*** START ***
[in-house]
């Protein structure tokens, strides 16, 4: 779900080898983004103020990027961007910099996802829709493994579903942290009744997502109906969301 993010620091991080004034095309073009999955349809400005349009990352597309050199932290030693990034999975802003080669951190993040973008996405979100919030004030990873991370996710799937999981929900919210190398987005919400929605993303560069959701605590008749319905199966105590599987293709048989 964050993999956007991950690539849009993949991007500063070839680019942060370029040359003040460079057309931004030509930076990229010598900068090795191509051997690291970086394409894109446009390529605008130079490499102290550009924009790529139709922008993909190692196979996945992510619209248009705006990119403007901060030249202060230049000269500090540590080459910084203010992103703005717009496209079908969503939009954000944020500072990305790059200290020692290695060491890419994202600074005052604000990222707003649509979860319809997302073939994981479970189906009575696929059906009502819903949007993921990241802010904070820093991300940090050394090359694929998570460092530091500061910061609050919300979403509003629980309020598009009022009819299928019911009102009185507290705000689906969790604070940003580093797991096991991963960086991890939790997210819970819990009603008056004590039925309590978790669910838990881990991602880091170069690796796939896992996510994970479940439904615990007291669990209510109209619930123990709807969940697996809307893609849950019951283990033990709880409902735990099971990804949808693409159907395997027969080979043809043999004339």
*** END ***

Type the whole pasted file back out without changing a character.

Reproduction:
[in-house]
């Protein structure tokens, strides 16, 4: 779900080898983004103020990027961007910099996802829709493994579903942290009744997502109906969301 993010620091991080004034095309073009999955349809400005349009990352597309050199932290030693990034999975802003080669951190993040973008996405979100919030004030990873991370996710799937999981929900919210190398987005919400929605993303560069959701605590008749319905199966105590599987293709048989 964050993999956007991950690539849009993949991007500063070839680019942060370029040359003040460079057309931004030509930076990229010598900068090795191509051997690291970086394409894109446009390529605008130079490499102290550009924009790529139709922008993909190692196979996945992510619209248009705006990119403007901060030249202060230049000269500090540590080459910084203010992103703005717009496209079908969503939009954000944020500072990305790059200290020692290695060491890419994202600074005052604000990222707003649509979860319809997302073939994981479970189906009575696929059906009502819903949007993921990241802010904070820093991300940090050394090359694929998570460092530091500061910061609050919300979403509003629980309020598009009022009819299928019911009102009185507290705000689906969790604070940003580093797991096991991963960086991890939790997210819970819990009603008056004590039925309590978790669910838990881990991602880091170069690796796939896992996510994970479940439904615990007291669990209510109209619930123990709807969940697996809307893609849950019951283990033990709880409902735990099971990804949808693409159907395997027969080979043809043999004339």